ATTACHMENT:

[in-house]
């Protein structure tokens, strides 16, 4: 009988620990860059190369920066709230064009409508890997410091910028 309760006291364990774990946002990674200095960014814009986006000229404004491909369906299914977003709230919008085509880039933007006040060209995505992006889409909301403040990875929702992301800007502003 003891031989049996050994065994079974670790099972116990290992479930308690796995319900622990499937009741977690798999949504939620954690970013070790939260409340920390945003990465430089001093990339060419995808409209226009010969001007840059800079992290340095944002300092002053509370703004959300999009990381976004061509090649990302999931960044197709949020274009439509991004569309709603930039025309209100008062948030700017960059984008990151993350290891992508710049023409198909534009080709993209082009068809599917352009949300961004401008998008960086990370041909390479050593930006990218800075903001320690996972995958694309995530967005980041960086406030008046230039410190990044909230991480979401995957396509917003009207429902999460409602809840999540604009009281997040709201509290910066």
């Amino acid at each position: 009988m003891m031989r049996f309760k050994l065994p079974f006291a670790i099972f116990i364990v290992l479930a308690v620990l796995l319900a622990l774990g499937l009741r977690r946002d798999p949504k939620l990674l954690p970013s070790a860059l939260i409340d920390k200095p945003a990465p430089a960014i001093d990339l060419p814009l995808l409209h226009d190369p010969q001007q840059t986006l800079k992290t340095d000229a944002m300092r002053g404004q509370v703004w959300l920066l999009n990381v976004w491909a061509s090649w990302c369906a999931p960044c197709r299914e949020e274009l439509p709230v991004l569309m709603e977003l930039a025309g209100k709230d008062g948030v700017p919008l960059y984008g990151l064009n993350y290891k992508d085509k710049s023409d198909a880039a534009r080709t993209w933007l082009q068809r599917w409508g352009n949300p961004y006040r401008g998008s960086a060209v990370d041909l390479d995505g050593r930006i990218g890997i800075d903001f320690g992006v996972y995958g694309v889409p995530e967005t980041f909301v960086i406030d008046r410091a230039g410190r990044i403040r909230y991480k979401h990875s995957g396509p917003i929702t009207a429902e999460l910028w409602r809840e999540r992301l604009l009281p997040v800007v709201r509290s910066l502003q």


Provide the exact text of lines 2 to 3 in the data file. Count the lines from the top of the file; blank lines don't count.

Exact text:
């Protein structure tokens, strides 16, 4: 009988620990860059190369920066709230064009409508890997410091910028 309760006291364990774990946002990674200095960014814009986006000229404004491909369906299914977003709230919008085509880039933007006040060209995505992006889409909301403040990875929702992301800007502003 003891031989049996050994065994079974670790099972116990290992479930308690796995319900622990499937009741977690798999949504939620954690970013070790939260409340920390945003990465430089001093990339060419995808409209226009010969001007840059800079992290340095944002300092002053509370703004959300999009990381976004061509090649990302999931960044197709949020274009439509991004569309709603930039025309209100008062948030700017960059984008990151993350290891992508710049023409198909534009080709993209082009068809599917352009949300961004401008998008960086990370041909390479050593930006990218800075903001320690996972995958694309995530967005980041960086406030008046230039410190990044909230991480979401995957396509917003009207429902999460409602809840999540604009009281997040709201509290910066």
């Amino acid at each position: 009988m003891m031989r049996f309760k050994l065994p079974f006291a670790i099972f116990i364990v290992l479930a308690v620990l796995l319900a622990l774990g499937l009741r977690r946002d798999p949504k939620l990674l954690p970013s070790a860059l939260i409340d920390k200095p945003a990465p430089a960014i001093d990339l060419p814009l995808l409209h226009d190369p010969q001007q840059t986006l800079k992290t340095d000229a944002m300092r002053g404004q509370v703004w959300l920066l999009n990381v976004w491909a061509s090649w990302c369906a999931p960044c197709r299914e949020e274009l439509p709230v991004l569309m709603e977003l930039a025309g209100k709230d008062g948030v700017p919008l960059y984008g990151l064009n993350y290891k992508d085509k710049s023409d198909a880039a534009r080709t993209w933007l082009q068809r599917w409508g352009n949300p961004y006040r401008g998008s960086a060209v990370d041909l390479d995505g050593r930006i990218g890997i800075d903001f320690g992006v996972y995958g694309v889409p995530e967005t980041f909301v960086i406030d008046r410091a230039g410190r990044i403040r909230y991480k979401h990875s995957g396509p917003i929702t009207a429902e999460l910028w409602r809840e999540r992301l604009l009281p997040v800007v709201r509290s910066l502003q």